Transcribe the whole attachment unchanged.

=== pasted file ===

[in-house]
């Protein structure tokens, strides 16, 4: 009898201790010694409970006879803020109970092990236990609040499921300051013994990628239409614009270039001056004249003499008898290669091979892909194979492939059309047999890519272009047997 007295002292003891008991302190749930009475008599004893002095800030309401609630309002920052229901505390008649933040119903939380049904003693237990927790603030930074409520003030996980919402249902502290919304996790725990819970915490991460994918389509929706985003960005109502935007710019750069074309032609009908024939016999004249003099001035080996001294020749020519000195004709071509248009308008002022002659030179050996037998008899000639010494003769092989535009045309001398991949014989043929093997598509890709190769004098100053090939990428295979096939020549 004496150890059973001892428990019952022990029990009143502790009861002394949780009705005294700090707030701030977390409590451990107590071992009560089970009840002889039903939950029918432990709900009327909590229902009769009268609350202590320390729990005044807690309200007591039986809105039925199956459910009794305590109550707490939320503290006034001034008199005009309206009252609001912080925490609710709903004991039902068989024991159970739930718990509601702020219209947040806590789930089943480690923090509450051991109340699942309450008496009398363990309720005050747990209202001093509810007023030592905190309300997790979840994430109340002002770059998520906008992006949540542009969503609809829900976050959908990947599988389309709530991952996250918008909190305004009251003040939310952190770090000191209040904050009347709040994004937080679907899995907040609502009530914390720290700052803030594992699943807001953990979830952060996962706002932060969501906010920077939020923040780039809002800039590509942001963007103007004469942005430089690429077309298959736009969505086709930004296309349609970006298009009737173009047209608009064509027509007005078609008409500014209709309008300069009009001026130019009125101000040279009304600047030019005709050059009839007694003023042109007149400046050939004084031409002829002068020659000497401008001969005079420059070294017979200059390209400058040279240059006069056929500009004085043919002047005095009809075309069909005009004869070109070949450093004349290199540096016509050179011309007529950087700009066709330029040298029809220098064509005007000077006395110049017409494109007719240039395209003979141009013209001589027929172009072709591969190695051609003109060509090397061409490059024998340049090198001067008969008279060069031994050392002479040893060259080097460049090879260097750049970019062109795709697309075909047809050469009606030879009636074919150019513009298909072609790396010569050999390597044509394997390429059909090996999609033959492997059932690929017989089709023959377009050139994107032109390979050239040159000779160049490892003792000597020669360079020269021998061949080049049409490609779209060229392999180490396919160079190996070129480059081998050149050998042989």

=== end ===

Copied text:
[in-house]
């Protein structure tokens, strides 16, 4: 009898201790010694409970006879803020109970092990236990609040499921300051013994990628239409614009270039001056004249003499008898290669091979892909194979492939059309047999890519272009047997 007295002292003891008991302190749930009475008599004893002095800030309401609630309002920052229901505390008649933040119903939380049904003693237990927790603030930074409520003030996980919402249902502290919304996790725990819970915490991460994918389509929706985003960005109502935007710019750069074309032609009908024939016999004249003099001035080996001294020749020519000195004709071509248009308008002022002659030179050996037998008899000639010494003769092989535009045309001398991949014989043929093997598509890709190769004098100053090939990428295979096939020549 004496150890059973001892428990019952022990029990009143502790009861002394949780009705005294700090707030701030977390409590451990107590071992009560089970009840002889039903939950029918432990709900009327909590229902009769009268609350202590320390729990005044807690309200007591039986809105039925199956459910009794305590109550707490939320503290006034001034008199005009309206009252609001912080925490609710709903004991039902068989024991159970739930718990509601702020219209947040806590789930089943480690923090509450051991109340699942309450008496009398363990309720005050747990209202001093509810007023030592905190309300997790979840994430109340002002770059998520906008992006949540542009969503609809829900976050959908990947599988389309709530991952996250918008909190305004009251003040939310952190770090000191209040904050009347709040994004937080679907899995907040609502009530914390720290700052803030594992699943807001953990979830952060996962706002932060969501906010920077939020923040780039809002800039590509942001963007103007004469942005430089690429077309298959736009969505086709930004296309349609970006298009009737173009047209608009064509027509007005078609008409500014209709309008300069009009001026130019009125101000040279009304600047030019005709050059009839007694003023042109007149400046050939004084031409002829002068020659000497401008001969005079420059070294017979200059390209400058040279240059006069056929500009004085043919002047005095009809075309069909005009004869070109070949450093004349290199540096016509050179011309007529950087700009066709330029040298029809220098064509005007000077006395110049017409494109007719240039395209003979141009013209001589027929172009072709591969190695051609003109060509090397061409490059024998340049090198001067008969008279060069031994050392002479040893060259080097460049090879260097750049970019062109795709697309075909047809050469009606030879009636074919150019513009298909072609790396010569050999390597044509394997390429059909090996999609033959492997059932690929017989089709023959377009050139994107032109390979050239040159000779160049490892003792000597020669360079020269021998061949080049049409490609779209060229392999180490396919160079190996070129480059081998050149050998042989």